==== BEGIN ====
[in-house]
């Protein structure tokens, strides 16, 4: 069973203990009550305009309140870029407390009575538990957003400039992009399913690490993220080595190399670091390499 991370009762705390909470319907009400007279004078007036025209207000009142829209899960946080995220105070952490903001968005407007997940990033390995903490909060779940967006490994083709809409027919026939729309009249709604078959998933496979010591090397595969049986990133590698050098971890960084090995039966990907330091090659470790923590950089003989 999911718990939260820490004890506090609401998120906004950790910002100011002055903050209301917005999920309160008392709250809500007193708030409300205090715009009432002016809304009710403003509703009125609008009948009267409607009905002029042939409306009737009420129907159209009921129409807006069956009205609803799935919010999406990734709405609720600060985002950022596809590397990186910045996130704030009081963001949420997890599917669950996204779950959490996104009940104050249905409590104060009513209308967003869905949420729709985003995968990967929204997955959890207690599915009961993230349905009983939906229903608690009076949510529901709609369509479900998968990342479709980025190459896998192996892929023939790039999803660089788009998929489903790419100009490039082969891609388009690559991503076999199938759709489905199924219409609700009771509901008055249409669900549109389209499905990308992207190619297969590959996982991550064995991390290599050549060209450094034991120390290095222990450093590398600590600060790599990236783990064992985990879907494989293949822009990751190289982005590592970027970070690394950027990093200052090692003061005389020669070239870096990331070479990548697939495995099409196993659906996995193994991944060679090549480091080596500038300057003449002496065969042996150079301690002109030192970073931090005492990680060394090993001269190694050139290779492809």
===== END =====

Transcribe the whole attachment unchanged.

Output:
[in-house]
């Protein structure tokens, strides 16, 4: 069973203990009550305009309140870029407390009575538990957003400039992009399913690490993220080595190399670091390499 991370009762705390909470319907009400007279004078007036025209207000009142829209899960946080995220105070952490903001968005407007997940990033390995903490909060779940967006490994083709809409027919026939729309009249709604078959998933496979010591090397595969049986990133590698050098971890960084090995039966990907330091090659470790923590950089003989 999911718990939260820490004890506090609401998120906004950790910002100011002055903050209301917005999920309160008392709250809500007193708030409300205090715009009432002016809304009710403003509703009125609008009948009267409607009905002029042939409306009737009420129907159209009921129409807006069956009205609803799935919010999406990734709405609720600060985002950022596809590397990186910045996130704030009081963001949420997890599917669950996204779950959490996104009940104050249905409590104060009513209308967003869905949420729709985003995968990967929204997955959890207690599915009961993230349905009983939906229903608690009076949510529901709609369509479900998968990342479709980025190459896998192996892929023939790039999803660089788009998929489903790419100009490039082969891609388009690559991503076999199938759709489905199924219409609700009771509901008055249409669900549109389209499905990308992207190619297969590959996982991550064995991390290599050549060209450094034991120390290095222990450093590398600590600060790599990236783990064992985990879907494989293949822009990751190289982005590592970027970070690394950027990093200052090692003061005389020669070239870096990331070479990548697939495995099409196993659906996995193994991944060679090549480091080596500038300057003449002496065969042996150079301690002109030192970073931090005492990680060394090993001269190694050139290779492809």